Parade Photograph Gallery

Augustus Saint-Gaudens, Shaw Memorial, Smithsonian Museum, Washington

"Eyes Left," Passing President Barack Obama's Presidential Reviewing Stand, January 20, 2009

First Steps: A response to the experience of marching in the Inaugural Parade from, Pvt. Howard Brown

There are many first steps in life. First steps walking, entering school, crossing the stage for a diploma, first real job, marriage, birth and death. In some way we expect these, anticipate these first steps. As such they have little surprise for us.

Then there are those first steps we don’t truly recognize as significant or we acknowledge them but are truly unaware of the impact. For myself, such steps occurred when one early Monday morning I went to the airport to go to Washington, D.C.

Going to Washington, D.C is not that significant. I had been there many times before; it was the purpose of my journey that was different. I had been chosen as one of twenty individuals to participate in the inaugural parade of President Obama. I was to be a member of the 54th Mass. volunteer infantry, the regiment recognized by the film “Glory”. I knew that this was special; everyone said this is a once in a life time experience and I received nothing but support from family, friends, and work. Everyone was excited.

For weeks before, there were meetings, drilling, and the media. Anticipation was building; everyone was excited. Lt. White and the rest of the unit had left two days before I arrived to participate in various events before the parade. The day I arrived, I went to where the 54th was staying. It was a small space with little furniture and everyone slept on the floor. Yet, no one complained. The anticipation of the parade provided both comfort and warmth. Those of us with little responsibility had an exciting time. Those who were in charge, such as Lt. White and Sgt Bell-Sykes, were often chained to the task of coordinating the parade details. Yet, at no time did they throw up their hands and say “enough .” They too seemed to be pushed along the path, the parade, the review was the draw.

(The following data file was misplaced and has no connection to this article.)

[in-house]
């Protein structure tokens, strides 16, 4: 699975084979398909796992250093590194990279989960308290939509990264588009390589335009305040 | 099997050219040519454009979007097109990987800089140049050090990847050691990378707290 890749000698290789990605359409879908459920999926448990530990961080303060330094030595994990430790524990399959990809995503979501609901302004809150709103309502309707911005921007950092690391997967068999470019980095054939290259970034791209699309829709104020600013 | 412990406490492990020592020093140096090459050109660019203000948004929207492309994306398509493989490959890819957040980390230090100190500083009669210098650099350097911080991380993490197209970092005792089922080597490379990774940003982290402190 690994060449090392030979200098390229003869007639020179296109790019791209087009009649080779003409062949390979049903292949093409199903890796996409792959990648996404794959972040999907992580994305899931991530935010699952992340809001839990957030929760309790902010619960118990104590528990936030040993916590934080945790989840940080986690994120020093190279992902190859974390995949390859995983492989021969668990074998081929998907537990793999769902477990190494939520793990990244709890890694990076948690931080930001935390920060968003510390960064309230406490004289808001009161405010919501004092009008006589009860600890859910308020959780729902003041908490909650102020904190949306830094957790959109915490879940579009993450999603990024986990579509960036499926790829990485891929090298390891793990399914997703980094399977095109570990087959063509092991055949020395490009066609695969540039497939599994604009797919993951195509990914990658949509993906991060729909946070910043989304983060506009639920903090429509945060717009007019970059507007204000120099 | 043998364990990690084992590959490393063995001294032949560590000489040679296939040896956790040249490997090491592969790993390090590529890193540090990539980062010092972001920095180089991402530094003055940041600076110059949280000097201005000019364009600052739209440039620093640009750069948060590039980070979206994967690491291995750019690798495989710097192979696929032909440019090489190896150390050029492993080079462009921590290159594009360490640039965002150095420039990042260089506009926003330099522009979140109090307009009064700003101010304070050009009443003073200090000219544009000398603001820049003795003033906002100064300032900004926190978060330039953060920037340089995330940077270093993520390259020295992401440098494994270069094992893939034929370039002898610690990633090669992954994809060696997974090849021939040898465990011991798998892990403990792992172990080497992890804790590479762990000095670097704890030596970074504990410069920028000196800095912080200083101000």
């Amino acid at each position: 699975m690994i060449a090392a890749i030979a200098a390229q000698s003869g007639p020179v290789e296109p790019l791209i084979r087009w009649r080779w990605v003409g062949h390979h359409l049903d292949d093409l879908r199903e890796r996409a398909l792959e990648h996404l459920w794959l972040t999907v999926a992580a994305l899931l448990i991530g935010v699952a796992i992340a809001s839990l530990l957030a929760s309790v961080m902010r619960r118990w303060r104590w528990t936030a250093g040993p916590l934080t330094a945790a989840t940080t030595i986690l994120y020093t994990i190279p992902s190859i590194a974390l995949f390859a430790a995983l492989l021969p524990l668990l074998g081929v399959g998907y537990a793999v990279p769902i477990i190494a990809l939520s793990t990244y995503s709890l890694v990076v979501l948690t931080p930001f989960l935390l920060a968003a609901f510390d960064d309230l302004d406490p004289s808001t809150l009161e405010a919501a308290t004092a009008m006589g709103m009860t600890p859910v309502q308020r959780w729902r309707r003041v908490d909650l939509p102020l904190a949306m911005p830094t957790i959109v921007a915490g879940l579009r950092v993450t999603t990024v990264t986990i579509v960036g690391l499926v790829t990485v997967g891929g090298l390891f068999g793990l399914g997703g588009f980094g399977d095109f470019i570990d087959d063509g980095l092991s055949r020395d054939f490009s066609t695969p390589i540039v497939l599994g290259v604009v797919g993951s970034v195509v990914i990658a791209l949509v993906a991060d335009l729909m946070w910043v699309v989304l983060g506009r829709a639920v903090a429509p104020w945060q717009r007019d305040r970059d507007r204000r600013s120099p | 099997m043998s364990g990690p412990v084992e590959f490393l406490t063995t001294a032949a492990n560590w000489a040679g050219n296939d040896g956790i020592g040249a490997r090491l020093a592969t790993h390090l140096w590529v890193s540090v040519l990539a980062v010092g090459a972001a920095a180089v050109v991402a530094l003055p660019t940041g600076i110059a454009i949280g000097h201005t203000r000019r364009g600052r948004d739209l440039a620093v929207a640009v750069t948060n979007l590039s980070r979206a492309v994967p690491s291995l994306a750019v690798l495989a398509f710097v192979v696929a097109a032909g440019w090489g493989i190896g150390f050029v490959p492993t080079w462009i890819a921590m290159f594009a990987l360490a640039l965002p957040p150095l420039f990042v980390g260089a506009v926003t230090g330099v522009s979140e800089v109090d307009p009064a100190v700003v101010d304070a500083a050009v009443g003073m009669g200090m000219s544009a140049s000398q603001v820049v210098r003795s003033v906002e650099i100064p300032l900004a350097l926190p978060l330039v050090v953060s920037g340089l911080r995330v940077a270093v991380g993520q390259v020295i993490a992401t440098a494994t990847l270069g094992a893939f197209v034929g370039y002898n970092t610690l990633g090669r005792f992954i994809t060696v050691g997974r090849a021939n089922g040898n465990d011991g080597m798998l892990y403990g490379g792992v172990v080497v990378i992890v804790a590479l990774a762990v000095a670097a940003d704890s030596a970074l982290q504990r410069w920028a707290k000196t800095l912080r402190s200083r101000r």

It has been often said that events of such magnitude involve a great deal of “hurry up and wait” and this was no different. Up at 4am to prepare, wait for transport, go to the pentagon, wait on the bus, meet our military escort, wait again, orientation (wear your ID or get detained), screened by Secret Service, box lunch, wait in line, get on the bus, wait, bus convoy, stop, crowds swarming bus, arrive at staging area, and wait.

1pm staging area. We were surrounded by dozens of marching bands all practicing under a large warming tent . There was the 54th , 19 men and boys all waiting for the first steps in an ocean of instruments. Finally we were called to order. We lined up and were ready to go. It was bone chilling cold and there was a biting breeze whipping through the ranks. We stood there and joked about the weather and how we would warm up soon. We waited , we moved a little and we waited some more . This went on for a very long time. We were cold, but we still waited . We waited for those first steps. After what seemed to be an eternity, some of us, including me, grumbled “it's cold, what’s the wait? My hands are numb.” I can’t speak for the others, but I for a brief moment had the desire to pack it in and go warm up on the bus. Then someone said “ Remember the 54th”. I thought of them and I thought of my father, a member of the 92nd Buffalo Division. I carried with me a medal he received from a “grateful nation for his service . ” Being cold for a few hours was the least I could do in his honor.

Finally we got the order to march. By that time, the sun was setting and it was getting dark. But that did not matter. It is surprising how warm you get when you know you’re taking your first steps. Passing in review of President Obama will be a life time memory but that will not be my only memory. Along the parade route, there were no massive crowds. Many people had gone home. Yet those empty spaces were still occupied ; they were occupied by our past, present and future and all those who could not be there that day.

In retrospect these first steps were those of my family, ancestors and those I never knew. All I am doing is continuing the walk.

The 54th on drill in front of the African American Civil war Museum
Two generations: David Jr., David and Jason Cunningham
Two generations: Michael, Andrew and Christopher Coblyn
Members of the 54th at the Masonic Church, Washington DC
Members of the 54th leaving for the Inaugural Parade
The 54th at Olustee Battlefield
The 54th at Olustee Battlefield



© 2009 This 54th Massachusetts Company A website is designed, produced and maintained by Michael Coblyn.